Pakistan standoff demostrates faulty security assumptions

Pakistan police are locked in a standoff with students holed up inside a mosque in Islamabad.  The students are demanding “Taliban-style” sharia law.  Says Reuters,

“The clashes began when about 150 students attacked a security picket at a Pakistani government office near the mosque, snatched weapons and took four officials hostage, according to police.”

Which suggests one of the fallacies of traditional security thinking: Keep control of the weapons and they can’t rebel. These days, gun control fails as a means to keep an unruly populace in check. Pakistani students steal guns from the police. IEDs (improvised explosive devices) are the weapon of choice in Iraq– and, apparently, England as well. And even the LTTE in Sri Lanka has long said that their number one supplier of weapons is the Sri Lanka military. LTTE has acquired not only rifles and ammunition, but even artillery (which they used effectively against its former owners) by overrunning government positions.If weapons cannot be kept out of the hands of would-be militants, and if fighting the militants only makes them stronger, the answer (assuming a leader wants to prevent war) is to satisfy the needs of the populace. This, of course, is a politically risky move, since in an economy of scarce resources, giving to those who have little requires taking from those who have much (and who probably supported your election).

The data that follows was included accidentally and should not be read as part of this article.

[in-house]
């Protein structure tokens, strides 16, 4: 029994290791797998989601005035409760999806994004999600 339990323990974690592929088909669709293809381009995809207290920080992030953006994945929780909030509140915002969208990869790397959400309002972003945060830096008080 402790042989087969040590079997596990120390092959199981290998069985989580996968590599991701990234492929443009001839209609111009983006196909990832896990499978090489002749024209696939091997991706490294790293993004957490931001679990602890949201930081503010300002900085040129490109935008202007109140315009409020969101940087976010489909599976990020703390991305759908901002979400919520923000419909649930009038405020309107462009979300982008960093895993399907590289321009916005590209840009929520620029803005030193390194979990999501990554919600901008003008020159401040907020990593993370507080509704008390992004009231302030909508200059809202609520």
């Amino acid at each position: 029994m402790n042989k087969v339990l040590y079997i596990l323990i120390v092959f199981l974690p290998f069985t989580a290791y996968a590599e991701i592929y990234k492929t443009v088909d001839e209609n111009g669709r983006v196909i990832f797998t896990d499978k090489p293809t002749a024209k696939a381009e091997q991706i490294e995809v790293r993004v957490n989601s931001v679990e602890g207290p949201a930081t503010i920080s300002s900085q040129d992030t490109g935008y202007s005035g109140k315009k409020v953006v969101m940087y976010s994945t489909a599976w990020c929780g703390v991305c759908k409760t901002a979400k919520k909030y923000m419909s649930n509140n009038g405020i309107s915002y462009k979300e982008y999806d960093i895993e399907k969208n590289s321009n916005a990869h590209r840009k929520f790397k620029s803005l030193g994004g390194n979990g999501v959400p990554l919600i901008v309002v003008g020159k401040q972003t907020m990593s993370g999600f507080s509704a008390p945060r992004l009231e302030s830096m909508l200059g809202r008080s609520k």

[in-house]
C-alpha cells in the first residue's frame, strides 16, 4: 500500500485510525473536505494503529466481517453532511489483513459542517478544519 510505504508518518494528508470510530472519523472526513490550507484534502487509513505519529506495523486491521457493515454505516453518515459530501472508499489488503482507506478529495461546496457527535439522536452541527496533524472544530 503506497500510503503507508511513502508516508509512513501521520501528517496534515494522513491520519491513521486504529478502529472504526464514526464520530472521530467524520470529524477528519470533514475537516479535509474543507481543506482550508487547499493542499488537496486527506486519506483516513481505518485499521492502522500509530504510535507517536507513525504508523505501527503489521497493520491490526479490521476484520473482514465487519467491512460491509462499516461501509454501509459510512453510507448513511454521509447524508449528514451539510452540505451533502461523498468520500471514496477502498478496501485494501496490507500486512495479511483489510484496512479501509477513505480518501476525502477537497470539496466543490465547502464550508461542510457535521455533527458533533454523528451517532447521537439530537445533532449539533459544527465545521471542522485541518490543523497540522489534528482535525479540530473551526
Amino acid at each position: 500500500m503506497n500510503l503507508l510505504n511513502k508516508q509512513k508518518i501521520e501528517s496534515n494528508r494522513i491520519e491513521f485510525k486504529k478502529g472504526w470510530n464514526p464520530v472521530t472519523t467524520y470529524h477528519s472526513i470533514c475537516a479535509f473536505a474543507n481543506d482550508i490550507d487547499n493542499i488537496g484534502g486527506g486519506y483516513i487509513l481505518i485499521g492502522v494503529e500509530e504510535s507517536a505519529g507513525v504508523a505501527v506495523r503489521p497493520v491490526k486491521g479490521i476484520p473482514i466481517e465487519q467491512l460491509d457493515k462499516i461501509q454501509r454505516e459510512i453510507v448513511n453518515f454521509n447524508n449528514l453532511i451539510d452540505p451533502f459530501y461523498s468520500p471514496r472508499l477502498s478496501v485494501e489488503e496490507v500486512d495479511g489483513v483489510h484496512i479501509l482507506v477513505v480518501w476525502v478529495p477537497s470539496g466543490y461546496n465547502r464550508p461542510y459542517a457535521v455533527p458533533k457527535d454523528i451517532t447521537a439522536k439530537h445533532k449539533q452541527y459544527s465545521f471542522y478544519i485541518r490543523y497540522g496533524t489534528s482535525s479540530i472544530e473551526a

Combine this with the benefits a leader gains when war erupts, and it should be no surprise that differences of opinion (and resource allocation) so often flare into armed conflict: there is in some circumstances very little incentive for prevention.